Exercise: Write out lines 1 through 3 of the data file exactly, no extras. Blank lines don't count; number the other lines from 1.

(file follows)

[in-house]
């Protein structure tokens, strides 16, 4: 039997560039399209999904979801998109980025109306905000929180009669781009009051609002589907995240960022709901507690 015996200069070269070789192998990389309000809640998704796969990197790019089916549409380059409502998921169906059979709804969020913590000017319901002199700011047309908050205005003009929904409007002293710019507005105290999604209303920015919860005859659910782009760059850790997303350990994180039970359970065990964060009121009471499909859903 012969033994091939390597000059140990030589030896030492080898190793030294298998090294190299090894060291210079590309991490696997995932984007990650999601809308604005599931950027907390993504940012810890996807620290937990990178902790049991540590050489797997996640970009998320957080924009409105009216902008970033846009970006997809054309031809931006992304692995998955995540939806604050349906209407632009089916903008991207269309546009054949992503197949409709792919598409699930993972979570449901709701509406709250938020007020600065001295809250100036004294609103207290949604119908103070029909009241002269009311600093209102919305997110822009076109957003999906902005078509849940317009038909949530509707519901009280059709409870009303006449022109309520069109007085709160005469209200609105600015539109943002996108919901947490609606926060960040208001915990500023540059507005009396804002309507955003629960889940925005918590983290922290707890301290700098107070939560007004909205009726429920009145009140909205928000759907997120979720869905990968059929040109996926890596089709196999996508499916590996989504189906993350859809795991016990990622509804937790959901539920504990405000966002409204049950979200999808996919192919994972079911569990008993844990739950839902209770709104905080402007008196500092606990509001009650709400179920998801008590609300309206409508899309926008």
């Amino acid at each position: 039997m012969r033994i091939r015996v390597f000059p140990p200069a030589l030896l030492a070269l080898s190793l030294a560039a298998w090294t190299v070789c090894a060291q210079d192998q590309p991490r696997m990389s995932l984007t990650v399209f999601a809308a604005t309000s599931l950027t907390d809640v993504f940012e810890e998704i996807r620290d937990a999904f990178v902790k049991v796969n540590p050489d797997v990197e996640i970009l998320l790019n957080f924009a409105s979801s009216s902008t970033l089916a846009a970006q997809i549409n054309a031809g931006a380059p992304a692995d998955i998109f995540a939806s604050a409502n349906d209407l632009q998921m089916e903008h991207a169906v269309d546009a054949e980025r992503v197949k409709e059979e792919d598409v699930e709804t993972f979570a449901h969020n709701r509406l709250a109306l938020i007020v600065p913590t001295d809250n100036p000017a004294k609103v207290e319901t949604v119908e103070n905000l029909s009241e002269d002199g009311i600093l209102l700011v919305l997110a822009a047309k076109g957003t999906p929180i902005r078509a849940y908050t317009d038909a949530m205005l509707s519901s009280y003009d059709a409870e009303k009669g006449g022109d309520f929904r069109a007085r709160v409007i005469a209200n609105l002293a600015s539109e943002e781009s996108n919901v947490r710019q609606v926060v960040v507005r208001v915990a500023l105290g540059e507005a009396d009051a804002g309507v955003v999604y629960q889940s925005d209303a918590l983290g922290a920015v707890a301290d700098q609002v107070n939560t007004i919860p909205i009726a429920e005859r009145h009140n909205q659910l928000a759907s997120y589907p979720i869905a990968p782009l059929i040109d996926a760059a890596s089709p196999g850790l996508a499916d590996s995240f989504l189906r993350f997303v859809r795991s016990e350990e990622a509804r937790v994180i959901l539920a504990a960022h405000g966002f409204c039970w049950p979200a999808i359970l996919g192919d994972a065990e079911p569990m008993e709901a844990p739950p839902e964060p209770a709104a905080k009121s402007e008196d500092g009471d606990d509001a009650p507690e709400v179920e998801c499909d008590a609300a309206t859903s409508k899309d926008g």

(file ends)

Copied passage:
[in-house]
């Protein structure tokens, strides 16, 4: 039997560039399209999904979801998109980025109306905000929180009669781009009051609002589907995240960022709901507690 015996200069070269070789192998990389309000809640998704796969990197790019089916549409380059409502998921169906059979709804969020913590000017319901002199700011047309908050205005003009929904409007002293710019507005105290999604209303920015919860005859659910782009760059850790997303350990994180039970359970065990964060009121009471499909859903 012969033994091939390597000059140990030589030896030492080898190793030294298998090294190299090894060291210079590309991490696997995932984007990650999601809308604005599931950027907390993504940012810890996807620290937990990178902790049991540590050489797997996640970009998320957080924009409105009216902008970033846009970006997809054309031809931006992304692995998955995540939806604050349906209407632009089916903008991207269309546009054949992503197949409709792919598409699930993972979570449901709701509406709250938020007020600065001295809250100036004294609103207290949604119908103070029909009241002269009311600093209102919305997110822009076109957003999906902005078509849940317009038909949530509707519901009280059709409870009303006449022109309520069109007085709160005469209200609105600015539109943002996108919901947490609606926060960040208001915990500023540059507005009396804002309507955003629960889940925005918590983290922290707890301290700098107070939560007004909205009726429920009145009140909205928000759907997120979720869905990968059929040109996926890596089709196999996508499916590996989504189906993350859809795991016990990622509804937790959901539920504990405000966002409204049950979200999808996919192919994972079911569990008993844990739950839902209770709104905080402007008196500092606990509001009650709400179920998801008590609300309206409508899309926008």
């Amino acid at each position: 039997m012969r033994i091939r015996v390597f000059p140990p200069a030589l030896l030492a070269l080898s190793l030294a560039a298998w090294t190299v070789c090894a060291q210079d192998q590309p991490r696997m990389s995932l984007t990650v399209f999601a809308a604005t309000s599931l950027t907390d809640v993504f940012e810890e998704i996807r620290d937990a999904f990178v902790k049991v796969n540590p050489d797997v990197e996640i970009l998320l790019n957080f924009a409105s979801s009216s902008t970033l089916a846009a970006q997809i549409n054309a031809g931006a380059p992304a692995d998955i998109f995540a939806s604050a409502n349906d209407l632009q998921m089916e903008h991207a169906v269309d546009a054949e980025r992503v197949k409709e059979e792919d598409v699930e709804t993972f979570a449901h969020n709701r509406l709250a109306l938020i007020v600065p913590t001295d809250n100036p000017a004294k609103v207290e319901t949604v119908e103070n905000l029909s009241e002269d002199g009311i600093l209102l700011v919305l997110a822009a047309k076109g957003t999906p929180i902005r078509a849940y908050t317009d038909a949530m205005l509707s519901s009280y003009d059709a409870e009303k009669g006449g022109d309520f929904r069109a007085r709160v409007i005469a209200n609105l002293a600015s539109e943002e781009s996108n919901v947490r710019q609606v926060v960040v507005r208001v915990a500023l105290g540059e507005a009396d009051a804002g309507v955003v999604y629960q889940s925005d209303a918590l983290g922290a920015v707890a301290d700098q609002v107070n939560t007004i919860p909205i009726a429920e005859r009145h009140n909205q659910l928000a759907s997120y589907p979720i869905a990968p782009l059929i040109d996926a760059a890596s089709p196999g850790l996508a499916d590996s995240f989504l189906r993350f997303v859809r795991s016990e350990e990622a509804r937790v994180i959901l539920a504990a960022h405000g966002f409204c039970w049950p979200a999808i359970l996919g192919d994972a065990e079911p569990m008993e709901a844990p739950p839902e964060p209770a709104a905080k009121s402007e008196d500092g009471d606990d509001a009650p507690e709400v179920e998801c499909d008590a609300a309206t859903s409508k899309d926008g």